Pulse cyclophosphamide in Lupus Nephritis.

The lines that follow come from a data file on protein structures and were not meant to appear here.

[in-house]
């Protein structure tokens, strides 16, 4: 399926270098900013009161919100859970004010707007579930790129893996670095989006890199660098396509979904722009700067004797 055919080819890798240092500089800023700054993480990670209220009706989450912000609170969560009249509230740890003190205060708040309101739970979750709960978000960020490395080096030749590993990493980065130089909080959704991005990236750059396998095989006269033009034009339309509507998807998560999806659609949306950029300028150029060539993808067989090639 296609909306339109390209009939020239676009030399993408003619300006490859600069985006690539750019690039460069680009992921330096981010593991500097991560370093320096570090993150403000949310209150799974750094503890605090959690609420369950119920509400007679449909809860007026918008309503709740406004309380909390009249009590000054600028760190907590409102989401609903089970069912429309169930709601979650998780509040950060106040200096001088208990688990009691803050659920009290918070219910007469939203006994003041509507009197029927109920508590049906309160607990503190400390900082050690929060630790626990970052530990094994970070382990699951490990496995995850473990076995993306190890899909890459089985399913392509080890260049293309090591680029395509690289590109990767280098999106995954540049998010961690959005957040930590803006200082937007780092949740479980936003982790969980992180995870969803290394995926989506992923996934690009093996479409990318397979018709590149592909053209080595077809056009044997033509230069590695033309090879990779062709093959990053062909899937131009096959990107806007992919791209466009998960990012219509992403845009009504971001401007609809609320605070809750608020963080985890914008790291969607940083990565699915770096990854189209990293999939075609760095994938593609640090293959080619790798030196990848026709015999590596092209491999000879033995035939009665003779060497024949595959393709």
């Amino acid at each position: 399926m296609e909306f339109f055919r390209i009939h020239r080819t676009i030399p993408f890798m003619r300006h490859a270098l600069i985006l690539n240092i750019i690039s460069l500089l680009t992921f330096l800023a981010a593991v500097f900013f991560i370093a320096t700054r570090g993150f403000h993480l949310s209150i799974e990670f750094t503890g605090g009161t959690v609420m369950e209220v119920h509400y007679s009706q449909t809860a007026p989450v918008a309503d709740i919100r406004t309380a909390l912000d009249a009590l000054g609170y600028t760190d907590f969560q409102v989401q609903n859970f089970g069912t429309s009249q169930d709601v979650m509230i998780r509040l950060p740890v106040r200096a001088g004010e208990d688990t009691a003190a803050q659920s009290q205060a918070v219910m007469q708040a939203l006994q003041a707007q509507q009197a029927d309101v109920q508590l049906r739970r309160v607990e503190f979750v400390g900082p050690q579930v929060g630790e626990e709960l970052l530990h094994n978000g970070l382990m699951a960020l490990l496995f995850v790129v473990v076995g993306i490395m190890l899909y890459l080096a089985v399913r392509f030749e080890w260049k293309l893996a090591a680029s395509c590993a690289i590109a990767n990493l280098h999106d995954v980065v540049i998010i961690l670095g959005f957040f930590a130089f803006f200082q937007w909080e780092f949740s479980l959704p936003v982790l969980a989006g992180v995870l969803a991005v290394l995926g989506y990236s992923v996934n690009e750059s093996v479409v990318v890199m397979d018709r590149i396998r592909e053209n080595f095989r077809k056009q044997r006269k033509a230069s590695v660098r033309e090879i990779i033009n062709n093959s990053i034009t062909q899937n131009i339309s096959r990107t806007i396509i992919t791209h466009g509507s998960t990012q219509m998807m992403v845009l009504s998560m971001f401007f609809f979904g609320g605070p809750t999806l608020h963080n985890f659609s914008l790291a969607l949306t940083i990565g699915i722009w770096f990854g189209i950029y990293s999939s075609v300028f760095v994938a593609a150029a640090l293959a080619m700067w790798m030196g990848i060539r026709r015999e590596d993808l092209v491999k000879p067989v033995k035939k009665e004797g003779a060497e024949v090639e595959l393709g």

Abstract: The prognosis of Lupus Nephritis has dramatically changed since the introduction of cytotoxic drugs in their treatment. Different protocols have been proposed to reach this goal. Pulse cyclophos­phamide (PCP) was first introduced in the treatment of Systemic Lupus Erythematosus by Sessoms & Kovarsky in 1984. Austin and Colleagues demonstrated it's superiority upon other regimens in Lupus Nephritis in 1986. Pulse Cyclophosphamide is now a well established method for the treatment of lupus nephritis. Pulse Cyclophosphamide tend to produce better results and less side effects, than oral cytotoxic drugs. We have used this method in our SLE patients with lupus nephritis since 1986. We present here, our experience in 84 patients. All patients had a WHO type 1V histological lesions, on light microscopy. Cyclophosphamide was given as 1000 mg per square meter of body surface. ­Pulses were repeated every month until the achievement of a satisfactory result. Then the gap between pulses was increased to 2 and then to 3 months. If a patient was considered in complete remission PCP was discontinued. In case of a recurrence of urinary symptoms, mainly proteinuria, Pulse CycloPhosphamide was started again. Prednisolone was administered, concomitantly and per os, as ½ mg per kilogram of body weight. Prednisolone was also tapered gradually upon the achievement of a satisfactory result. Proteinuria, hematuria, leucocyturia, casts, BUN, creatinine, and blood pressure were measured before starting PCP and after each one. The first and the last measurement were compared to each other by the Student paired t test. Results were also evaluated individually to es­tablish the percentage of their improvement, stabilization, or ag­gravation. The Confidence Interval, a statistical approach to results, is gaining actually more and more adherents. The British MedicaI Jour­nal and its satellites requires such calculations. The Confidence In­terval was calculated for our results, but for those who are not familiar with this statistical approach and for the simplicity of our presentation, we do not present them today. The data are available and will be given upon request. RESULTS: Our patients received a total of 702 pulses. The mean pulses per patient was 8.4. The mean follow up time was 20 months. Proteinuria was improved in 87% of patients, and aggravated in 13% of them. The mean proteinuria decreased from 2399 mg before PCP to 843 mg after the last one, with a p value inferior to 0.000001. Homaturis was improved in 84% of patients. The mean RBC per micro­scopic field was reduced from 17.2 to 4.5 with a p value inferior to 0.000001. Leucocyturia improved in 67% of patients. The mean WBC per microscopic field decreased from 13.8 to 6.8 with a p value inferior to 0.0003. Casts improved in 89% of patients. The mean cast per microscopic field decreased from 3.6 to 0.3 with a p value inferior to 0.000001. Creatinine improved in 75% of patients. The mean serum creatinine decreased from 1.7 to 1.1 with a p value inferior to 0.004. The changes in abnormal BUN and blood pressure were not statistically significant. Side effects were minor: Nausea and vomiting, and mild hair loss in some patients. Particularly we did not observed any hemorrhagic cyc­titis or sever bone marrow depression. We also did not observed any malignancies in our patients. As seen by our results, Pulse Cyclophosphamide gives satisfactory results in Lupus Nephritis. Although some authors do not yet believe in its efficacy and tend to explain the good results by the con comitant use of corticosteroids, it is doubtful that all the benefice be due to them. Austin and colleagues have demonstrated the high supe riority of Pulse Cyclophosphamide upon Corticosteroids alone. To see how much steroids are responsible for the efficacy of Pulse Cyclophos phamide we have started 1 year ago a randomized study with different steroid regimens in Pulse Cyclophosphamide. It is to soon to have a conclusion for the time, but it seems than lower doses of steroids, such as a quarter mg of prednisolone per kilogram of body weight along with pulse Cyclophosphamide may give as good results as higher doses. These observations also tend to demonstrate that the major benefit from Pulse Cyclophosphamide associated to corticosteroids come mainly from cyclophosphamide than steroids. In conclusion, PCP is a good method for the treatment of Lupus Nephritis. Apart the good percentage of improvement and the low in­cidence of side effects, another advantage of this method is the patients compliance. This is the only method ensuring the physician that a patient had correctly followed the treatment regimen.